How does this organization measure their results? It's a hard question but an important one. These quantitative program results are self-reported by the organization, illustrating their committment to transparency, learning, and interest in helping the whole sector learn and grow.

SOURCE: Self-reported by organization

Number of service dogs trained and placed

TOTALS BY YEAR
Population(s) served

General/Unspecified

Related program

Assistance/Service Dog Training

Type of Metric

Outcome - describing the effects on people or issues

Direction of Success

Holding steady

Context notes

Placing a trained service dog with a specific veteran dealing with either a physical or mental challenge.

Number of service dogs provided to veterans

TOTALS BY YEAR
Population(s) served

General/Unspecified

Related program

Assistance/Service Dog Training

Type of Metric

Outcome - describing the effects on people or issues

Direction of Success

Holding steady

Context notes

Placing trained service dogs with veterans.

Number of applicants applying for service dogs

TOTALS BY YEAR
Population(s) served

General/Unspecified

Related program

Assistance/Service Dog Training

Type of Metric

Outcome - describing the effects on people or issues

Direction of Success

Increasing

Context notes

Increase number of veteran applications for service or emotional support dogs.

Number of applicants applying for an emotional support dog.

TOTALS BY YEAR
Population(s) served

General/Unspecified

Related program

Assistance/Service Dog Placement

Type of Metric

Output - describing our activities and reach

Direction of Success

Holding steady

Context notes

Increase number of facilities applying for use of an emotional or therapy support dog for their clinics supporting veterans.

Number of applicants applying for comfort dog level training.

TOTALS BY YEAR
Population(s) served

General/Unspecified

Related program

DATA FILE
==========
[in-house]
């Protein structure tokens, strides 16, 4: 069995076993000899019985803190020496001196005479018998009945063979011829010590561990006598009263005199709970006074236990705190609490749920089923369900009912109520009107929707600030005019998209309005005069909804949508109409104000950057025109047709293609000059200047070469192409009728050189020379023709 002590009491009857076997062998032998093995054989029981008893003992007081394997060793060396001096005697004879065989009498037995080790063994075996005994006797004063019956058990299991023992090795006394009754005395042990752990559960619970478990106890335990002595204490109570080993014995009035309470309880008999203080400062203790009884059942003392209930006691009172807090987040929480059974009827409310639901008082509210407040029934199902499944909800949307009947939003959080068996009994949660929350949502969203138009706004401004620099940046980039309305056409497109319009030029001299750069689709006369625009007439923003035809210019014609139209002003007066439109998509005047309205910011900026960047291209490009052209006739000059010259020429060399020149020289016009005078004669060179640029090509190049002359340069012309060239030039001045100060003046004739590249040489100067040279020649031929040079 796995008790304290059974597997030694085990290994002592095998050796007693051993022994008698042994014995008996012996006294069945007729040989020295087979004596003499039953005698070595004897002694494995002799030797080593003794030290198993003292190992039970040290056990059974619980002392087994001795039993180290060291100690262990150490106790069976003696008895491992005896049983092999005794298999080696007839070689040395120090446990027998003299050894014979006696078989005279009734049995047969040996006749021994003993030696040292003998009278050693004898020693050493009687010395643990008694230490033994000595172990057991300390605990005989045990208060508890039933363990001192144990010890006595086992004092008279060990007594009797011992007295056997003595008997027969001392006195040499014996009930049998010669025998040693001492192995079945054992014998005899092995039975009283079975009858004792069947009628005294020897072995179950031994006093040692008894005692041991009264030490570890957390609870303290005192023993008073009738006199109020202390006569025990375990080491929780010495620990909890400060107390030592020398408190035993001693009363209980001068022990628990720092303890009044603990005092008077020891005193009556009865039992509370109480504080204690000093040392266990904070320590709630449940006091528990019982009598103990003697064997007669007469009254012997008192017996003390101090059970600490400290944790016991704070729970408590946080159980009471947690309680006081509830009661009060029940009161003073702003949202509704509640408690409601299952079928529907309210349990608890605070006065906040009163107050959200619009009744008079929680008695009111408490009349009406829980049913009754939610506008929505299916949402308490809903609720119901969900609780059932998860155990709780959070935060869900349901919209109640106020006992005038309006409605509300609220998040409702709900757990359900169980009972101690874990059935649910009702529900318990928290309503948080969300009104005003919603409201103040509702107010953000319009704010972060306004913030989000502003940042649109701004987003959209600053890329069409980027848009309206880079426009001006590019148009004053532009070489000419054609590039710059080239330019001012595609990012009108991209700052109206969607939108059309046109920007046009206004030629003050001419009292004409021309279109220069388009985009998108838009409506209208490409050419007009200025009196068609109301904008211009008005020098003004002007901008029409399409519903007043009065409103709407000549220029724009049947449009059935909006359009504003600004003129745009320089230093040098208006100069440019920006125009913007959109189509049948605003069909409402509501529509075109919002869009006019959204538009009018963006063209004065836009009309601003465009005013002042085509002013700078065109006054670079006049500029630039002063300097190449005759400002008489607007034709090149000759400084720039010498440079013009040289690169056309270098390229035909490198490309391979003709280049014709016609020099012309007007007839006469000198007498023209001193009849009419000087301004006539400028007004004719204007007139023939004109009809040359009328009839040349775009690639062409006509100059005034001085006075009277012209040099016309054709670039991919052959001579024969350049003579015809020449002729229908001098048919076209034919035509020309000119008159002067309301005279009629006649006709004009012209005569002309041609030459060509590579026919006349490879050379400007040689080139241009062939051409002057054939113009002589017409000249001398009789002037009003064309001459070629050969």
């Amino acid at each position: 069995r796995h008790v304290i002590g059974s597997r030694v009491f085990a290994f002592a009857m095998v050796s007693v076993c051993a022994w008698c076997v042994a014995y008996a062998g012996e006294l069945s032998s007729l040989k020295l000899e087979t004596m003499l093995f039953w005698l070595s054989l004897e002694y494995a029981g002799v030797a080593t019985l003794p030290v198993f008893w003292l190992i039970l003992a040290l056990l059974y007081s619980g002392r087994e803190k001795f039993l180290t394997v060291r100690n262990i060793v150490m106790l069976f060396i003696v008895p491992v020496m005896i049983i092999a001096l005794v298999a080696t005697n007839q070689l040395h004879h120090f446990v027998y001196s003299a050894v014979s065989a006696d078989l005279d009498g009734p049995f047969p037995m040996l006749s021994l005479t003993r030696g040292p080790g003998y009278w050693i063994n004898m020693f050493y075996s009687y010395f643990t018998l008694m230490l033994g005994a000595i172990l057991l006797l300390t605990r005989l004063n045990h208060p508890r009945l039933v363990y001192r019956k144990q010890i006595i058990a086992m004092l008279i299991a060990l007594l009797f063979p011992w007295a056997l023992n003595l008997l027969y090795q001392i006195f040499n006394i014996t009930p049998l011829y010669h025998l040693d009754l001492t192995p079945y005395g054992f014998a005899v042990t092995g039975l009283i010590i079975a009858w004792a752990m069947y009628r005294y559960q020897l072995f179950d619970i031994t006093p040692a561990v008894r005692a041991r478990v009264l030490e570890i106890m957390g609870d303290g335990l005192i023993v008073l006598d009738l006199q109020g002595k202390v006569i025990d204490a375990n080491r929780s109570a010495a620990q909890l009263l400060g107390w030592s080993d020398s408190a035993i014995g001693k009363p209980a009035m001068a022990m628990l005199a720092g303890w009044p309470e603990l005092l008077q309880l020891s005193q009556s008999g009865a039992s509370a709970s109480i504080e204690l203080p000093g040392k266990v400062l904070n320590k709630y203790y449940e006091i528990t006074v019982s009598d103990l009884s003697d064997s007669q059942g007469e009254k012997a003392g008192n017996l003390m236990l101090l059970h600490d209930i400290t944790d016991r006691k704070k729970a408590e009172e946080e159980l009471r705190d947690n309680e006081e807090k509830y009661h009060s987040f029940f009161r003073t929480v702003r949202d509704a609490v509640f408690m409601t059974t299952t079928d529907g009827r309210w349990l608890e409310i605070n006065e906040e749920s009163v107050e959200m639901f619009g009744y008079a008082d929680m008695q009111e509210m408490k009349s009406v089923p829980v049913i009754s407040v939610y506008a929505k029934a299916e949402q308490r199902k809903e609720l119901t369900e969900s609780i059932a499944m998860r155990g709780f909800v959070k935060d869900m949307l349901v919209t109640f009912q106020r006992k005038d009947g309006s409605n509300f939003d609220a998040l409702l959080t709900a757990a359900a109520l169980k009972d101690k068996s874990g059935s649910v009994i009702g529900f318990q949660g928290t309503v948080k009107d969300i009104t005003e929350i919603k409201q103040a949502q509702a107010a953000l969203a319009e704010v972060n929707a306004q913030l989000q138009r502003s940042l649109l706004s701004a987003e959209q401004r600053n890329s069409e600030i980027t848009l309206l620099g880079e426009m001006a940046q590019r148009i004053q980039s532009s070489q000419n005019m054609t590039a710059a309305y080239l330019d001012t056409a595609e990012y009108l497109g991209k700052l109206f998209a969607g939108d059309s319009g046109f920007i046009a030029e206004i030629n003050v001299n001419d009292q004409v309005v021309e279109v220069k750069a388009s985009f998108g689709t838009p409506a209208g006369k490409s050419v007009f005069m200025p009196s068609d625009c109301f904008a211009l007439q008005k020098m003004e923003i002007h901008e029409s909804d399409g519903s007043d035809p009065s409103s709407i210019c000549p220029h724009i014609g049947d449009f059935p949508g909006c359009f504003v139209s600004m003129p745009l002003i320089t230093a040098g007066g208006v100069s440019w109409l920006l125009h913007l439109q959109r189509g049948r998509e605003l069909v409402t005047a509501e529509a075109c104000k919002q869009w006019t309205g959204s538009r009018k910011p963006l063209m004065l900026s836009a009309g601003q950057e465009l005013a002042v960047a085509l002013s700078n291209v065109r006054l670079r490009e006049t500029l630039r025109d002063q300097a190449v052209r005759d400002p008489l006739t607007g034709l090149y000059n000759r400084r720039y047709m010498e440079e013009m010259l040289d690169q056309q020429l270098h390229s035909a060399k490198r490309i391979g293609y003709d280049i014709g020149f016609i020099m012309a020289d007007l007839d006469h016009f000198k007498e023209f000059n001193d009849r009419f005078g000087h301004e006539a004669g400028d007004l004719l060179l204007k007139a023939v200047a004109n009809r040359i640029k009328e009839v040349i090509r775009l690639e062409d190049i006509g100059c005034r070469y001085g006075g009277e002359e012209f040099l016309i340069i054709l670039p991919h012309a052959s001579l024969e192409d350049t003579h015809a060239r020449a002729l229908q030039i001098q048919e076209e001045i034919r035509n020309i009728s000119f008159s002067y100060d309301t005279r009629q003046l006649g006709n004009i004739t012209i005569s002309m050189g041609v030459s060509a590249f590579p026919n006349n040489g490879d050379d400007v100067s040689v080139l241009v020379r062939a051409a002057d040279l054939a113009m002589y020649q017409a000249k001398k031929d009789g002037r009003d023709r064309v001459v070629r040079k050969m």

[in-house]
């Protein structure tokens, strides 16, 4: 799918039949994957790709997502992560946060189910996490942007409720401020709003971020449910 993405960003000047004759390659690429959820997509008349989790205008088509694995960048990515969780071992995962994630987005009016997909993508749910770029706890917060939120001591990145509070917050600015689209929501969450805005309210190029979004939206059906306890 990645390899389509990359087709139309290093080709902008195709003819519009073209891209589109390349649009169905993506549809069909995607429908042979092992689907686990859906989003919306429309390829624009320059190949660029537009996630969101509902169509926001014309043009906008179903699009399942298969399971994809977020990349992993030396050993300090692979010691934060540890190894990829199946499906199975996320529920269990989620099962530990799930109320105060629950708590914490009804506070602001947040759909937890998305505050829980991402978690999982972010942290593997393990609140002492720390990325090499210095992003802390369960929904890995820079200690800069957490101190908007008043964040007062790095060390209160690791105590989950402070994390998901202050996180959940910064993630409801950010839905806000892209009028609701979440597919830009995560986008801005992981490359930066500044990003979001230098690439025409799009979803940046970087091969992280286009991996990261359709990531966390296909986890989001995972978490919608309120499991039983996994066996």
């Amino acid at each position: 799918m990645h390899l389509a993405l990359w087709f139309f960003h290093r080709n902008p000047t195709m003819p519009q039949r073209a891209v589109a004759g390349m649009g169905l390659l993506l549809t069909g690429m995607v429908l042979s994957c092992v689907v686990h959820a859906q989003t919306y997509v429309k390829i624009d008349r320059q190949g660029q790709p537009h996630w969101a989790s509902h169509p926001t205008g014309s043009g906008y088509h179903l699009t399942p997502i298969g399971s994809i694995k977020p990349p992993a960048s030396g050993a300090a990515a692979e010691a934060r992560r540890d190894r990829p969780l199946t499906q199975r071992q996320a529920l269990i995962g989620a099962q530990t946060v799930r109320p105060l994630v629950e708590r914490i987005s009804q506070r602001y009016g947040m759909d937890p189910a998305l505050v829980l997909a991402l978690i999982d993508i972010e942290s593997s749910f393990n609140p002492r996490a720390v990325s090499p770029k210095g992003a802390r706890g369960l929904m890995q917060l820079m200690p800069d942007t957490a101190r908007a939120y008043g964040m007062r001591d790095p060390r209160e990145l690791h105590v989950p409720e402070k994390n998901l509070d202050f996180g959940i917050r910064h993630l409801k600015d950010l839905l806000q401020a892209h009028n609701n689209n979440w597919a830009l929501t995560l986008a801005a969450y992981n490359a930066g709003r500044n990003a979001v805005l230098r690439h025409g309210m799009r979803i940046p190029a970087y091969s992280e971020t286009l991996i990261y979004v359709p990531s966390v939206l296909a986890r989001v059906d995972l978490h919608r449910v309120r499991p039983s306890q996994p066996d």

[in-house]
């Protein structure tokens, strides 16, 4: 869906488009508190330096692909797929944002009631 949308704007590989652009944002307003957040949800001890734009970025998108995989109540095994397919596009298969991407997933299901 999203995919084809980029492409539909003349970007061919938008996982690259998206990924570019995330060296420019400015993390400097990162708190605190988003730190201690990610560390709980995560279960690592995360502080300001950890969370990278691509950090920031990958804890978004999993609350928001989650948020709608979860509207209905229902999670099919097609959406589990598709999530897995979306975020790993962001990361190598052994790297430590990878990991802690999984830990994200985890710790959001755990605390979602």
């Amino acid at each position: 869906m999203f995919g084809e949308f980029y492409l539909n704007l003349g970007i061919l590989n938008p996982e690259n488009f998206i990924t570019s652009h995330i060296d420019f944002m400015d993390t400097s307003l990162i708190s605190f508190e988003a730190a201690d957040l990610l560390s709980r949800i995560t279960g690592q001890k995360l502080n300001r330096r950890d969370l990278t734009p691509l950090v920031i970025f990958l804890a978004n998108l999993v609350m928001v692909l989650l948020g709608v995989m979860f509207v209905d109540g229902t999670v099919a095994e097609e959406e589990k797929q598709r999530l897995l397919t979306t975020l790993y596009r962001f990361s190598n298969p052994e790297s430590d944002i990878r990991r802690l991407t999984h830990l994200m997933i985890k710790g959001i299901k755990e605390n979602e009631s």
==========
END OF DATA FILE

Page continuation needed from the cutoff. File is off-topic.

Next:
Assistance/Service Dog Placement

Type of Metric

Output - describing our activities and reach

Direction of Success

Increasing

Context notes

New program for 2020. Training dogs acquired by veterans to the "comfort dog" level so that the veteran can take the dog with them without fear of not being obdient when outside the house.

Charting Impact

Five powerful questions that require reflection about what really matters - results.

SOURCE: Self-reported by organization

What is the organization aiming to accomplish?

What are the organization's key strategies for making this happen?

What are the organization's capabilities for doing this?

How will they know if they are making progress?

What have they accomplished so far and what's next?

Priorities:
The highest priority of VMF is to fulfill its mission of providing (1) qualified assistance/service dogs to veterans and (2) associated canine therapy services for health care delivery to veterans with an increasing number each year.

Program Goals:
• Acquire and train puppies to become assistance/service dogs that meet the specific needs of their veteran.
• Place assistance/service dogs with veterans through a comprehensive matching process which ensures a high success rate.
• Provide continued training and guidance to veterans following service dog placement.
• Provide canine comfort/therapy services to veterans and active duty service members alongside their healthcare provider and at veteran-centric organizations and events.

Supporting Actions:
1. Recruit puppy raisers to raise, socialize and train puppies to become service, facility and therapy dogs for veterans.
2. Actively promote VMF service dogs to the veteran population and identify those in need of VMF highly trained service dogs.
3. Create and implement a strategy to reach out to clinicians and veteran-centric organizations to increase outreach to potential veteran applicants and reach of canine comfort/therapy services.
4. Establish a base of long-term, accredited puppy breeders.
5. Execute and maintain a volunteer recruitment, recognition and retention program.
6. Establish and execute marketing and communications plans to spread awareness of the benefits of service dogs for veterans; promote VMF activities and accomplishments; and recruit volunteers and veteran applicants.

Veterans Moving Forward has grown to the extent that we needed, and have moved into, a dedicated training center.